Application performance

The Google Ads .NET client library simplifies your app's interactions with the Google Ads API, with minimal configuration on your part. However, the overall performance highly depends on how the library is used and integrated with your app.

This guide covers performance optimizations that are specific to .NET applications, and complements the best practices that are generally applicable to the Google Ads API.

Compile for release build

Make sure you compile your app using Release configuration when deploying to the server. When using the Debug configuration, your app compiles with full symbolic debug information and no optimization.

Profile your app

Profile your app both for CPU and memory usage to identify performance bottlenecks. Visual Studio provides Diagnostic tools to help profile your app. There are also other commercial profiling tools that are available.

Use async methods

Asynchronous programming using the async-await paradigm helps avoid performance bottlenecks and enhance the overall responsiveness of your app. The Google Ads .NET library generates async methods for all services and RPC methods.

Turn off logging when possible

The Google Ads .NET library turns off logging by default and uses a lazy logging approach which gives your app better performance. If you turn on logging, make sure you turn it off in the production environment. If you need to monitor for specific failing requests in production, you can do one or more of the following steps without adversely affecting your app's performance:

  • Turn on just the summary logs.
  • Set the full logs to ERROR level.
  • Save the request ID for specific requests of interest that you can share with the support channels.

See the logging guide to learn more.

Decide whether to use the SearchStream or Search method

The Google Ads API provides two main ways to retrieve objects: the Search method (which uses pagination) and SearchStream (which uses streaming).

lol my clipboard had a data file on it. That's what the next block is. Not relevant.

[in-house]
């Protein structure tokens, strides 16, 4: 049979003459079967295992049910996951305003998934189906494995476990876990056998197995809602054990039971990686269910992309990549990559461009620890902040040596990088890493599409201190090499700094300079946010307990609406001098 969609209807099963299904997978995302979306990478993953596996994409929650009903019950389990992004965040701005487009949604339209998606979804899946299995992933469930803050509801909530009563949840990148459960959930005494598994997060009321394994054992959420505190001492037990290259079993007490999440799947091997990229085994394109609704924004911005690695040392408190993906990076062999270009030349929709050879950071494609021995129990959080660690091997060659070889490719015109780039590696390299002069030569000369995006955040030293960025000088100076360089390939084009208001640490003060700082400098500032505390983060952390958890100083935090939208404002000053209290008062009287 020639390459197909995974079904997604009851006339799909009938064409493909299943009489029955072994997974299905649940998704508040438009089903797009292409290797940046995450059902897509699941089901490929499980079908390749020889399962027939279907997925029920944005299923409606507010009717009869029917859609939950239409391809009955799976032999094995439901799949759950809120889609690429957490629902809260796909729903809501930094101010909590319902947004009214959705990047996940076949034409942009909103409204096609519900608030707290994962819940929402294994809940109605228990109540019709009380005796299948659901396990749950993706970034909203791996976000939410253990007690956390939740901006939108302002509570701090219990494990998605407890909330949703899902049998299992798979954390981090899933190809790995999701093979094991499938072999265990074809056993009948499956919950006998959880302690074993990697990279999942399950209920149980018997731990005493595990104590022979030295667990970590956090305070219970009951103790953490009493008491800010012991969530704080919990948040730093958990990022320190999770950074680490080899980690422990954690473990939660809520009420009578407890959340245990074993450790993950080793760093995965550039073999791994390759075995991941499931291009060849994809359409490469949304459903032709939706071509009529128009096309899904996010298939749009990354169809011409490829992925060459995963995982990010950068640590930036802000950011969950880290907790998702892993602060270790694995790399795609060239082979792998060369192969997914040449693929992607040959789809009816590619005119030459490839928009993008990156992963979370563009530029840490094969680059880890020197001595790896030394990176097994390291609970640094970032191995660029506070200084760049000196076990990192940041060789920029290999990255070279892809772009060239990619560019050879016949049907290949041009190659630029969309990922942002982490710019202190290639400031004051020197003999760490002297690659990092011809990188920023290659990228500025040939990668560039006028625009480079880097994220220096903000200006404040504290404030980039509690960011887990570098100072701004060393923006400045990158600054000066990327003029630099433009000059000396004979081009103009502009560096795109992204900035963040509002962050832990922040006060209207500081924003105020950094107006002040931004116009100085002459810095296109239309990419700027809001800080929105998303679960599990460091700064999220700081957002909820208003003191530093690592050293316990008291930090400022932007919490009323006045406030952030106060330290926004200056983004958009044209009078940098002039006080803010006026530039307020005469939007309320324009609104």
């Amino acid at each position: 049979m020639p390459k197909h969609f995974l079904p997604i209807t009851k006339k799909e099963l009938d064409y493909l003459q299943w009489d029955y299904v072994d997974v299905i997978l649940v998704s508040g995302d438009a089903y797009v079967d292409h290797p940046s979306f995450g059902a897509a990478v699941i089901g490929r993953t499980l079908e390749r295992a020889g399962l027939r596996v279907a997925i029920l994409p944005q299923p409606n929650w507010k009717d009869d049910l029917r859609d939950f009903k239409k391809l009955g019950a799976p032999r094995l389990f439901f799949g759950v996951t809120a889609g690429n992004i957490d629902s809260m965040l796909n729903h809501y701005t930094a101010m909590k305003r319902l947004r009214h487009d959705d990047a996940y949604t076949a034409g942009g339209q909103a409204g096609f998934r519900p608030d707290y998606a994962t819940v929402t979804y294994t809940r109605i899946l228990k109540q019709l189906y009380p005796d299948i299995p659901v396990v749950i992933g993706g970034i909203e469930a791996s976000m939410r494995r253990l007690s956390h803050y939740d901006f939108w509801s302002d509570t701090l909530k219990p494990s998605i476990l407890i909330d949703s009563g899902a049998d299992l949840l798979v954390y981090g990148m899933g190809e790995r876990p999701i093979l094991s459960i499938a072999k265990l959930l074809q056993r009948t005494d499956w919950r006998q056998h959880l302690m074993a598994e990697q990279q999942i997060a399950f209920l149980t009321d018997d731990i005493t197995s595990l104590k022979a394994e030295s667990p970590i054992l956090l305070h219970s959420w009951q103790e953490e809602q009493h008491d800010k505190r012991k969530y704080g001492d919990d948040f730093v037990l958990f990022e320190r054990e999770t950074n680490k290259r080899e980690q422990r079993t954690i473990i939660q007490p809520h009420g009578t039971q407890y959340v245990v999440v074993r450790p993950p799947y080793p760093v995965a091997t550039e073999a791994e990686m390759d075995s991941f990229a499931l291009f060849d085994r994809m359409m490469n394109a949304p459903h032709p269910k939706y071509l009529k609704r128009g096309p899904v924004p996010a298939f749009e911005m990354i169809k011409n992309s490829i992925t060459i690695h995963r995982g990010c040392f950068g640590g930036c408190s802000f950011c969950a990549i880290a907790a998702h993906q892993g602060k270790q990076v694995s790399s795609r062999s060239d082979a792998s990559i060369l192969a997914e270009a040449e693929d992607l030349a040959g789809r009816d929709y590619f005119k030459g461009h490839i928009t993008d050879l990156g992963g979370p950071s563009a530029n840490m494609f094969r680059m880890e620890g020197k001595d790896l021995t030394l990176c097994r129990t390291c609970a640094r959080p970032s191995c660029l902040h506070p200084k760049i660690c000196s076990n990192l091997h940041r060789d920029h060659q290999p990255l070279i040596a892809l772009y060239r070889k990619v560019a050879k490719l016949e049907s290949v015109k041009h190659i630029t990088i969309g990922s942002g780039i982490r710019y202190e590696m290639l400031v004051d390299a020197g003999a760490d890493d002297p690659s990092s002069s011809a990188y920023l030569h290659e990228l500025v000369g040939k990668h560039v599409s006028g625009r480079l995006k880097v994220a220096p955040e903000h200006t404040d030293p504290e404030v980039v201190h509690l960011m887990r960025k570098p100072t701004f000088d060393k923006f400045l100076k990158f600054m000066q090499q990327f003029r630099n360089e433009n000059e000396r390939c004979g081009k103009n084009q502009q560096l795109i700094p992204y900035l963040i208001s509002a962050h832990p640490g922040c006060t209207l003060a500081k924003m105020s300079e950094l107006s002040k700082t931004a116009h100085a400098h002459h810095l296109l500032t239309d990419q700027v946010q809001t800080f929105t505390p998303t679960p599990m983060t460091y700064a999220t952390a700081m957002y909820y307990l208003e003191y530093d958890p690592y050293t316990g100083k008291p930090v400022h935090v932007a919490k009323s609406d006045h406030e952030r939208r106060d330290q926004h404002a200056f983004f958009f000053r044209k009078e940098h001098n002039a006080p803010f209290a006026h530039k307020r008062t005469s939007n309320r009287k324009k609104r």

SearchStream provides better performance over Search, but there are scenarios where Search is preferred.

See the streaming reports guide to learn more about the two methods.

Use ReadyToRun option

.NET Core 3.1 adds support for precompiling your binaries to a specific platform and architecture by specifying a PublishReadyToRun setting to true, and then publishing the binary by specifying a valid RuntimeIdentifier when publishing. See the guide on the ReadyToRun feature to learn more.

Use TieredCompilation

TieredCompilation allows .NET to identify hotspots and improve its performance. Tiered compilation works better with the ReadyToRun option since it can use the pre-generated image when available. See the guide on TieredCompilation to learn more.

Fine-tune your garbage collection (GC)

.NET provides two general profiles for garbage collection (GC): a workstation profile and a server profile. These two profiles have differing performance tradeoffs. Apps using the Google Ads .NET library tend to perform better when running in a server profile. You can benefit from fine tuning the following GC settings.

  • Server garbage collection: Server garbage collection allows .NET runtime to give better performance to a Google Ads API app by operating on multiple threads. See this guide for more details. You can turn on server garbage collection by adding the following lines to your app's .csproj file.

  • Concurrent garbage collection: You can turn on concurrent garbage collection to give .NET GC a dedicated thread for garbage collection in generation 2. This setting can be useful when processing reports with large sizes. You can turn on concurrent garbage collection by adding the following lines to your app's .csproj file.

  • Retain VM garbage collection: The RetainVMGarbageCollection setting configures whether segments of virtual memory that should be deleted are put on a standby list for future use, or are released back to the operating system (OS). You can turn on virtual memory retention by adding the following lines to your app.


It is also possible to fine tune your GC by settling for a setup that is between a workstation and a server. All the relevant settings are specified in your .NET Core app's runtimeconfig.json file, an environment variable, or your .NET SDK app’s App.config.